Personal Kanban is a productivity and effectiveness tool for individuals or small groups with two core rules: visualize your work and limit your work in progress (WIP).
Courtesy of Wikipedia:
Personal Kanban is a productivity and effectiveness tool for individuals or small groups. The system takes central principles and techniques of Lean manufacturing and applies them to personal work. Personal Kanban has two core rules:
- Visualize your work
- Limit your work in progress (WIP)
These rules are based on two key principles: (1) When you “see” your work, you can understand it better and, (2) you can’t do more work than you can handle.
Personal Kanban divides your work into phases that are laid out visually. This is called a value stream or value stream map. The exercise of creating this is called value stream mapping and is used extensively in Lean systems for business. Personal Kanban suggests that new practitioners start with the most simple value stream of “Ready” “Doing” and “Done”. This represents the basic distillation of the states of a value stream. The Ready state is the practitioner’s backlog – or work waiting to be completed. The Doing state is work that is currently in progress. The Done state is completed work.
The value stream is then written across the top of the kanban board (most often done on a whiteboard). This creates column headings. The practitioner’s work will then be “pulled” through these columns.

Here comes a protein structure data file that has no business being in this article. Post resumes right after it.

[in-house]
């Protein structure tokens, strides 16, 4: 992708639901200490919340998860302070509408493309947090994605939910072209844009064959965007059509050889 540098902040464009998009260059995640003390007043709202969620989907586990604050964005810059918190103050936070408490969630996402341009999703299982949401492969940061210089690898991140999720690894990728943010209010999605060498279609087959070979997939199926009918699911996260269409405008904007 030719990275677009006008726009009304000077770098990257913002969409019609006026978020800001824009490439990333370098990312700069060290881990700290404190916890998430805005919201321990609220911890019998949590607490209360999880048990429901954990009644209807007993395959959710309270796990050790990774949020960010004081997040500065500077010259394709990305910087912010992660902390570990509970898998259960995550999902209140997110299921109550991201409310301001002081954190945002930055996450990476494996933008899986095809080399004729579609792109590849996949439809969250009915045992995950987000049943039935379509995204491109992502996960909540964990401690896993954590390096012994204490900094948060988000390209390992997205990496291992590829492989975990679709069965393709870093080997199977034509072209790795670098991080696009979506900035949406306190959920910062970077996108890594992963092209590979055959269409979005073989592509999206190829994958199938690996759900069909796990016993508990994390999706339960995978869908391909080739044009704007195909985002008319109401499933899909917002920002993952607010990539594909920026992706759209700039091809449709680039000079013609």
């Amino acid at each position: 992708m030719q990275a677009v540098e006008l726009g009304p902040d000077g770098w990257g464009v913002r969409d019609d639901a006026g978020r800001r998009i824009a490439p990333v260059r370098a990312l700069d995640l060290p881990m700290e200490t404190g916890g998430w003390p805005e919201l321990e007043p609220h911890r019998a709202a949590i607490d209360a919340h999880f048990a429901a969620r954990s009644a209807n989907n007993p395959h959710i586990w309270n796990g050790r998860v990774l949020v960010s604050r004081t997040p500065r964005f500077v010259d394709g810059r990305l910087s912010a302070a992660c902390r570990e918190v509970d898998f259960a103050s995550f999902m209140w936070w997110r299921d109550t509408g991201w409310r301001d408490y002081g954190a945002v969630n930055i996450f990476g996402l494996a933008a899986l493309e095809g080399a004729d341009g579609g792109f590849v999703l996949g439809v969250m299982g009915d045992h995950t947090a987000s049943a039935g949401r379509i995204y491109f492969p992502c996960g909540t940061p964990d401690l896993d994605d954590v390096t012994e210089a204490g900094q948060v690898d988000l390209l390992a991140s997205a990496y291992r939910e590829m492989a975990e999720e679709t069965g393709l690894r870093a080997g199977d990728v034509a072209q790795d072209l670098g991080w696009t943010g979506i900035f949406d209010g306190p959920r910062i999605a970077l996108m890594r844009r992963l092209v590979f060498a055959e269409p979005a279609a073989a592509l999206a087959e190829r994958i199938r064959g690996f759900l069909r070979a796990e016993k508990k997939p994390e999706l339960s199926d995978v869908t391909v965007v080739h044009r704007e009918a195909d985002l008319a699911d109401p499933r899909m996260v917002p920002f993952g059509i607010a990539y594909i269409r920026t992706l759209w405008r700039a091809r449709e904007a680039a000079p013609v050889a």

Personal Kanban is a pull system, which means that work is done as per the capacity of the practitioner actually to do the work. Rule number two of Personal Kanban is to limit your work in progress (WIP). This rule is enforced on the board by having a WIP limit in certain columns. A WIP limit of 3 in the Doing column means that the practitioner can only be working on 3 work items at a time. The practitioner must finish one of the active tasks, before it is possible to pull a task from backlog.
This rule enforces finishing over starting and ensures that there is a constant throughput of work. The practitioner is always focused on finishing work. This commitment to completion leads the practitioner to be more careful in the selection of tasks from the backlog. More careful selection leads to greater scrutiny of work as it enters the value stream. Work is now scrutinized for value – personal, professional, monetary, educational … whatever is most important to the practitioner at that moment.
Personal Kanban differs from other productivity schemes in that it is focused not on getting the largest number of tasks crossed off your list, but rather it focuses on doing the right things at the right time. People and teams measure productivity then by highest value moved in a day, not in raw numbers of tasks. It does this by providing a map of our work, which trains practitioners over time to make better decisions. These decisions are based on future goals and past performance. Practitioners begin to see which tasks they can complete with the least effort and the highest personal return. Practitioners then begin to focus on and recognize value and true level of effort.
Specific to Personal Productivity:
Because it's a productivity system, questions about Personal Kanban are usually on-topic here, including those asking how to implement it or how to use specific tools with it. Do note that not all Kanban is Personal Kanban; the technique was originally developed for manufacturing and questions on that version would not be on-topic.